The rapid rise of artemisinin resistance,
especially in South East Asia, is of growing concern and these new findings have
the potential to help health authorities predict the progress of future
team of scientists, led by Professor Dominic Kwiatkowski, of the University of Oxford and the Wellcome Trust
Sanger Institute, analysed 1,612
samples from 15 locations across South East Asia and Africa in a genome-wide
In particular, they
identified 20 mutations in the kelch13 gene which were associated with resistance to artemisinin treatment. While kelch13 is thought to be the most
important gene driving drug resistance, the scientists discovered that mutations
in kelch13 are more likely to emerge when
mutations in four other genes are present.
Dr Roberto Amato, first author on the paper, explained: 'Our
findings suggest that these background mutations emerged with limited impact on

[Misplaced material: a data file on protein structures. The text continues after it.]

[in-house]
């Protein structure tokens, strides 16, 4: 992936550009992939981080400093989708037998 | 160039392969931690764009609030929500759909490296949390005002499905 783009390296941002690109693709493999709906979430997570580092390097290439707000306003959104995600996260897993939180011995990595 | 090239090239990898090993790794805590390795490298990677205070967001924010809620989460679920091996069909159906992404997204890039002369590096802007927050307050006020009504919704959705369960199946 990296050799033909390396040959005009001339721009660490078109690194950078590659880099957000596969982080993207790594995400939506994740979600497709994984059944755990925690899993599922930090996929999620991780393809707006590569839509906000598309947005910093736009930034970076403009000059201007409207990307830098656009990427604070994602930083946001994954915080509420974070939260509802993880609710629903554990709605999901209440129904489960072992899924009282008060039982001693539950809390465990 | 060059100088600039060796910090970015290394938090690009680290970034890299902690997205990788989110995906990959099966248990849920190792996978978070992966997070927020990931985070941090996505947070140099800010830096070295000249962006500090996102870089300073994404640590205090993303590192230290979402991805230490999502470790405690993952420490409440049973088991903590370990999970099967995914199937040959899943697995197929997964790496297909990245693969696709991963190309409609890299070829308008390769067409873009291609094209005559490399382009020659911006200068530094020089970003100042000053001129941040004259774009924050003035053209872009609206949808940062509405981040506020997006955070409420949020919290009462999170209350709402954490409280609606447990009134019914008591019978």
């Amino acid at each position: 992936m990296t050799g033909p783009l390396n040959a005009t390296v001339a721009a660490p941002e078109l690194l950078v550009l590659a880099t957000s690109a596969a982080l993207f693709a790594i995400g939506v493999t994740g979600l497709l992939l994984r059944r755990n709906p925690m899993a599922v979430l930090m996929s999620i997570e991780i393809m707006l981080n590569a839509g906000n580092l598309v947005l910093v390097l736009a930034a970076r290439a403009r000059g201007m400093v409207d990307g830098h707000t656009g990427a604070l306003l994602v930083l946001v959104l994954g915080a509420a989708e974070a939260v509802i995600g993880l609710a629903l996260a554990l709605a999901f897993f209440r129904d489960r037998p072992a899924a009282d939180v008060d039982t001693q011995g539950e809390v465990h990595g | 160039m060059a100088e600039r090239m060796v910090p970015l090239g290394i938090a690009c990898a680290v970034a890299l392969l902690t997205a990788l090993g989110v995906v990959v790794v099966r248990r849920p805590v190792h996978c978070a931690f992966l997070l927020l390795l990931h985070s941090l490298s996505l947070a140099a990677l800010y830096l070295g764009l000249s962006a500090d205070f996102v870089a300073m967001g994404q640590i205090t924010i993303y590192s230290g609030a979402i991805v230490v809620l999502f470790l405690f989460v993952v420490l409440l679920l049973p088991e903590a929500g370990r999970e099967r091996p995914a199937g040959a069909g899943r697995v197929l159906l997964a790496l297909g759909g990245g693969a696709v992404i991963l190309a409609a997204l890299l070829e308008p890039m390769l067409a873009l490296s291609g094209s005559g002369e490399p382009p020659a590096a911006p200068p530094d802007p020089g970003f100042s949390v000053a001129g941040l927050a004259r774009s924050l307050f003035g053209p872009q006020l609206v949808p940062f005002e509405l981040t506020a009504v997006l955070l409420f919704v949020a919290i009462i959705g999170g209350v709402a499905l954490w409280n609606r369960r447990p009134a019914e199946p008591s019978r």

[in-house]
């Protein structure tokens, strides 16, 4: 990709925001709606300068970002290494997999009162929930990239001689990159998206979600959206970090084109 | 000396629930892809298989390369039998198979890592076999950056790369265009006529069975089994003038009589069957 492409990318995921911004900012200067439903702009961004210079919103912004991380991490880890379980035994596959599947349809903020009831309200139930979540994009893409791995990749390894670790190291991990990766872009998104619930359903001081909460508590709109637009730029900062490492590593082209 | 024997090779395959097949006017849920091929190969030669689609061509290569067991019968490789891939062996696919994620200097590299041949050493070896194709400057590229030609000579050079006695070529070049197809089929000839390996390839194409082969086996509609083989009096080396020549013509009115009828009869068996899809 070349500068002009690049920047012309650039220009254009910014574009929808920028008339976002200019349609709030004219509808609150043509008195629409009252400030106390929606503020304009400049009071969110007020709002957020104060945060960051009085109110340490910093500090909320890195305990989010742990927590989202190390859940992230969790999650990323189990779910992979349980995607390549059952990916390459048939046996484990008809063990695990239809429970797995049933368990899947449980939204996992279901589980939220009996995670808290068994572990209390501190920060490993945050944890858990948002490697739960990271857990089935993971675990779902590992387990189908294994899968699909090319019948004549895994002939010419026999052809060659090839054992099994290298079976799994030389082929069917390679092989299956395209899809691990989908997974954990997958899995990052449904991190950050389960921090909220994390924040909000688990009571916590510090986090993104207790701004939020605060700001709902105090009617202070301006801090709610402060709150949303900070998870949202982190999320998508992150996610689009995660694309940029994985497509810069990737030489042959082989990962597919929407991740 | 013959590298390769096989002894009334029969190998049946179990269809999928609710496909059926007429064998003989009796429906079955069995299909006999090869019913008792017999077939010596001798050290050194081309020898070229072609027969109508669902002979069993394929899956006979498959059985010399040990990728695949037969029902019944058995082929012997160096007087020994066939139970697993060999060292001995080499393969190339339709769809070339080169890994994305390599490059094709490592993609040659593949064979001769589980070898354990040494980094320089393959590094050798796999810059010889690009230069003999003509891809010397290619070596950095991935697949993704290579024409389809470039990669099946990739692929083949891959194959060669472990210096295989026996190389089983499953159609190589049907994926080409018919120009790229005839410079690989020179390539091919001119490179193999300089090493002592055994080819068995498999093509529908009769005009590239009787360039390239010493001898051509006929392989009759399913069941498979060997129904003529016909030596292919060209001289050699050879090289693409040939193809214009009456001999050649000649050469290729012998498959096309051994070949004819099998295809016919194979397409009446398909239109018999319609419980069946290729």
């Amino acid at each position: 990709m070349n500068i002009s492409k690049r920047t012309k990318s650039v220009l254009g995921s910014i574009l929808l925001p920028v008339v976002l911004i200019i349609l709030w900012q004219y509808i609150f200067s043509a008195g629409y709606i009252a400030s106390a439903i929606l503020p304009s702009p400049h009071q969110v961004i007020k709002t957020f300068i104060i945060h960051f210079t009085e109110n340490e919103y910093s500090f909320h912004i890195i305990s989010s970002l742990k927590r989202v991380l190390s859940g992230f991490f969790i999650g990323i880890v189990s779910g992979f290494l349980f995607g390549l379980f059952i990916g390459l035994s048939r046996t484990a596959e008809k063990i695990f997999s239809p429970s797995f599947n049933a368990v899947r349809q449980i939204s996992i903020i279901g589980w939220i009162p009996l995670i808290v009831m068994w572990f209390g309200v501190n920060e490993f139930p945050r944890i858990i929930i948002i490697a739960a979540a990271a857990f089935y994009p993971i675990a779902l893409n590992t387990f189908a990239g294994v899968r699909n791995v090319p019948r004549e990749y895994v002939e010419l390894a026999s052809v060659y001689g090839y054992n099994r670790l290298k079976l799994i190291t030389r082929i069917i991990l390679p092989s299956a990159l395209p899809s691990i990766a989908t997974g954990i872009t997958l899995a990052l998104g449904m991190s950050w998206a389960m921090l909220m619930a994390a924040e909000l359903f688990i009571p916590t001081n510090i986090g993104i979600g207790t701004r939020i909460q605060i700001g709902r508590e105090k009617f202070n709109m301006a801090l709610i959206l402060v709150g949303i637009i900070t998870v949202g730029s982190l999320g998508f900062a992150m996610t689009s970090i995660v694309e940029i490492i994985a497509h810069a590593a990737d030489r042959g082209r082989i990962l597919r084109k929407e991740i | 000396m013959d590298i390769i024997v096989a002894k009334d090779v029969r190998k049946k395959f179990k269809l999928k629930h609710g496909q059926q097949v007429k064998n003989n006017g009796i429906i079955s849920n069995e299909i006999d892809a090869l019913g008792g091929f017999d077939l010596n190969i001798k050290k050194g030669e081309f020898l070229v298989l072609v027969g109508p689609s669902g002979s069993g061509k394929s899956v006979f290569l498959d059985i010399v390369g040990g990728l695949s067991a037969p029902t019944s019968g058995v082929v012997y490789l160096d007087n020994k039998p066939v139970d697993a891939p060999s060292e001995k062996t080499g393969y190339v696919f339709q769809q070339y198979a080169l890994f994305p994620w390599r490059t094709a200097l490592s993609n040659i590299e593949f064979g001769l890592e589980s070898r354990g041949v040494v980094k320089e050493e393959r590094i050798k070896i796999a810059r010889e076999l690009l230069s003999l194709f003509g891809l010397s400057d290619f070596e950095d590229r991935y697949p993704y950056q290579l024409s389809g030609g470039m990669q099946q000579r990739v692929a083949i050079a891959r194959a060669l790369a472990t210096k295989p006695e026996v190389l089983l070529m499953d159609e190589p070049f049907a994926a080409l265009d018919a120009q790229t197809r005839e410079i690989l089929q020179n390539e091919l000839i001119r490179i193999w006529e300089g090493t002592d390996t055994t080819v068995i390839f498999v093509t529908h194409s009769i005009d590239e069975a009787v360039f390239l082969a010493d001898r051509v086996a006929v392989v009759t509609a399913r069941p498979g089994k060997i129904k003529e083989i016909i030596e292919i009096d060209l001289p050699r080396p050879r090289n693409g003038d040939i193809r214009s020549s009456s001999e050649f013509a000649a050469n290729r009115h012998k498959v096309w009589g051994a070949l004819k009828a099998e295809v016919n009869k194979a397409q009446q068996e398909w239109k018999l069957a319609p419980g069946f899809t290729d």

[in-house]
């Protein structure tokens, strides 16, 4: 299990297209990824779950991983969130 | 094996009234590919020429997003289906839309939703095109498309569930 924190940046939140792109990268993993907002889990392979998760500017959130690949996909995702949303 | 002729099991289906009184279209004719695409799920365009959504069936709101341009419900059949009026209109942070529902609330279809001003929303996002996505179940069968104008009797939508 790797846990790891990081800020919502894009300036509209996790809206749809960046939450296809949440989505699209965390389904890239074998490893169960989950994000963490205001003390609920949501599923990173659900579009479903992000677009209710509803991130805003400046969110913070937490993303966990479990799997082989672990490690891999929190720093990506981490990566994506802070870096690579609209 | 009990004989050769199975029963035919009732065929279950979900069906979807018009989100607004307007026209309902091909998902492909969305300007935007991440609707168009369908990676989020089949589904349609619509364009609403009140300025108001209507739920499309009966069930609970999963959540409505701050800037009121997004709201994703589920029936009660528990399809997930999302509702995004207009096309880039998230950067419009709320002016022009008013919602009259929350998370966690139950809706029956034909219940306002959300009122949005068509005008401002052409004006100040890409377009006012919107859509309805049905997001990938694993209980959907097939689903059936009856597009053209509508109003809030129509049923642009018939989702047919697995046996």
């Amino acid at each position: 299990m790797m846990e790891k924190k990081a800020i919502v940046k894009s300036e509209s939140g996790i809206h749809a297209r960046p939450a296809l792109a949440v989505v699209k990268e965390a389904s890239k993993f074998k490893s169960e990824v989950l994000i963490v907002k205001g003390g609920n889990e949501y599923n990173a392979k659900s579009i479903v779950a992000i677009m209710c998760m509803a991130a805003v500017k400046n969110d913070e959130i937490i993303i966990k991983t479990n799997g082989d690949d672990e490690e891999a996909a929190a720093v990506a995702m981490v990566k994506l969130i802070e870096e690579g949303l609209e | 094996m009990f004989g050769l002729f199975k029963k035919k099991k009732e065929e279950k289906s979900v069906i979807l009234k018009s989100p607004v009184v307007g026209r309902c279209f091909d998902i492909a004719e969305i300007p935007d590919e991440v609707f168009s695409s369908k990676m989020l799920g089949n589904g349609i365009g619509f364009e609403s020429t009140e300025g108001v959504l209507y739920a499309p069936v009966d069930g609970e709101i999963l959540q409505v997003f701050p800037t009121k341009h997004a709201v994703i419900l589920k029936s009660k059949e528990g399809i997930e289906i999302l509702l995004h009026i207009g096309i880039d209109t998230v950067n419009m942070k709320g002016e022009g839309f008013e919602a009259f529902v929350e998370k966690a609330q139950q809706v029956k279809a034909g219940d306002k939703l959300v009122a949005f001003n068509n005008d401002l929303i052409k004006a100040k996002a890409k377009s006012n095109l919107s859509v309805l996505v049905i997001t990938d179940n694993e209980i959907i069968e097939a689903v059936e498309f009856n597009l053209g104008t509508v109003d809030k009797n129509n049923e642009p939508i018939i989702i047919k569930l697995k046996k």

artemisinin resistance - until mutations occurred in the kelch13 gene.'
'It's similar to
what we see with pre-cancerous cells that accumulate genetic changes but only
become malignant when they acquire critical driver mutations that kick off
The scientists say
that the identification of background mutations is an important development. As
the number of kelch13 variants
associated with resistance continues to rise, it becomes increasingly difficult
to use this gene alone as a marker for genetic surveillance.
Now, researchers might
be able to monitor the genetic background in the hope of identifying parasite
populations most likely to become resistant.
Nick Day, Director of the Mahidol-Oxford Tropical Medicine Research
Unit in Thailand, said: 'We
are at a pivotal point for malaria control. While malaria deaths have been
halved, this progress is at risk if artemisinin ceases to be effective. We need
to use every tool at our disposal to protect this drug. Monitoring parasites
for background mutations could provide an early warning system to identify
areas at risk for artemisinin resistance.'
Chloroquine, the first effective anti-malarial
drug, was introduced in the late 1940s. But chloroquine and several subsequent
treatments have been rendered useless in some parts of the world by the capacity of the malaria
parasite to develop resistance. Each time this has happened, the resistant
strains emerged in South East Asia.